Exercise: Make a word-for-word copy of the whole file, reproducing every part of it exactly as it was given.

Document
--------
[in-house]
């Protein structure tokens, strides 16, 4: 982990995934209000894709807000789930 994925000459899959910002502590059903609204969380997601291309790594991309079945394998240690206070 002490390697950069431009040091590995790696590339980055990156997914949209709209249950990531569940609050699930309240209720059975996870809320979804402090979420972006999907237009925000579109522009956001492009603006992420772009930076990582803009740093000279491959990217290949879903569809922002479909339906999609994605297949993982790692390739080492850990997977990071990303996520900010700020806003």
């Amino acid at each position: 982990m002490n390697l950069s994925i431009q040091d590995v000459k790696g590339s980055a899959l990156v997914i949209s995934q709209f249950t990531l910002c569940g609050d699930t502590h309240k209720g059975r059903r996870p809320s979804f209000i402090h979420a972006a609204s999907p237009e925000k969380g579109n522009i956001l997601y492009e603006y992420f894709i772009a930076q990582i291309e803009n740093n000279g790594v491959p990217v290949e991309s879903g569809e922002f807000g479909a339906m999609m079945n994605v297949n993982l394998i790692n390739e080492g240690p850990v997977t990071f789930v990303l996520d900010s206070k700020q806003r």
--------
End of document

[in-house]
């Protein structure tokens, strides 16, 4: 982990995934209000894709807000789930 994925000459899959910002502590059903609204969380997601291309790594991309079945394998240690206070 002490390697950069431009040091590995790696590339980055990156997914949209709209249950990531569940609050699930309240209720059975996870809320979804402090979420972006999907237009925000579109522009956001492009603006992420772009930076990582803009740093000279491959990217290949879903569809922002479909339906999609994605297949993982790692390739080492850990997977990071990303996520900010700020806003």
């Amino acid at each position: 982990m002490n390697l950069s994925i431009q040091d590995v000459k790696g590339s980055a899959l990156v997914i949209s995934q709209f249950t990531l910002c569940g609050d699930t502590h309240k209720g059975r059903r996870p809320s979804f209000i402090h979420a972006a609204s999907p237009e925000k969380g579109n522009i956001l997601y492009e603006y992420f894709i772009a930076q990582i291309e803009n740093n000279g790594v491959p990217v290949e991309s879903g569809e922002f807000g479909a339906m999609m079945n994605v297949n993982l394998i790692n390739e080492g240690p850990v997977t990071f789930v990303l996520d900010s206070k700020q806003r």